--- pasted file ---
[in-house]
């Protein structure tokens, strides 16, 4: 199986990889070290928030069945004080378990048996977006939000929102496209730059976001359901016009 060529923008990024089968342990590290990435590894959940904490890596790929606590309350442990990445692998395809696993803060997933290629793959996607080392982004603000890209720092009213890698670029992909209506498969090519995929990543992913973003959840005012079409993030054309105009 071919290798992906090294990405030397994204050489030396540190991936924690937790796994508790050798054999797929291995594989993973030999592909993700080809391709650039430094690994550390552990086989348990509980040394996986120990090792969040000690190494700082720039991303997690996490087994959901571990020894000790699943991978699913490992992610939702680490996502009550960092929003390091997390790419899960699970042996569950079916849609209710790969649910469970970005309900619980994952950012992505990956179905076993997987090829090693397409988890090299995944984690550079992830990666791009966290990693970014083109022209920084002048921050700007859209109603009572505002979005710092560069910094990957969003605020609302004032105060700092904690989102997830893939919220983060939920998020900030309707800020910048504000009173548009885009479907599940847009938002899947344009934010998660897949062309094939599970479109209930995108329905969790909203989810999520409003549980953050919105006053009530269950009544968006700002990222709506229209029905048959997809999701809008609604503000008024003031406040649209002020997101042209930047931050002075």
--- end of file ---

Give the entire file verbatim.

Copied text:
[in-house]
């Protein structure tokens, strides 16, 4: 199986990889070290928030069945004080378990048996977006939000929102496209730059976001359901016009 060529923008990024089968342990590290990435590894959940904490890596790929606590309350442990990445692998395809696993803060997933290629793959996607080392982004603000890209720092009213890698670029992909209506498969090519995929990543992913973003959840005012079409993030054309105009 071919290798992906090294990405030397994204050489030396540190991936924690937790796994508790050798054999797929291995594989993973030999592909993700080809391709650039430094690994550390552990086989348990509980040394996986120990090792969040000690190494700082720039991303997690996490087994959901571990020894000790699943991978699913490992992610939702680490996502009550960092929003390091997390790419899960699970042996569950079916849609209710790969649910469970970005309900619980994952950012992505990956179905076993997987090829090693397409988890090299995944984690550079992830990666791009966290990693970014083109022209920084002048921050700007859209109603009572505002979005710092560069910094990957969003605020609302004032105060700092904690989102997830893939919220983060939920998020900030309707800020910048504000009173548009885009479907599940847009938002899947344009934010998660897949062309094939599970479109209930995108329905969790909203989810999520409003549980953050919105006053009530269950009544968006700002990222709506229209029905048959997809999701809008609604503000008024003031406040649209002020997101042209930047931050002075």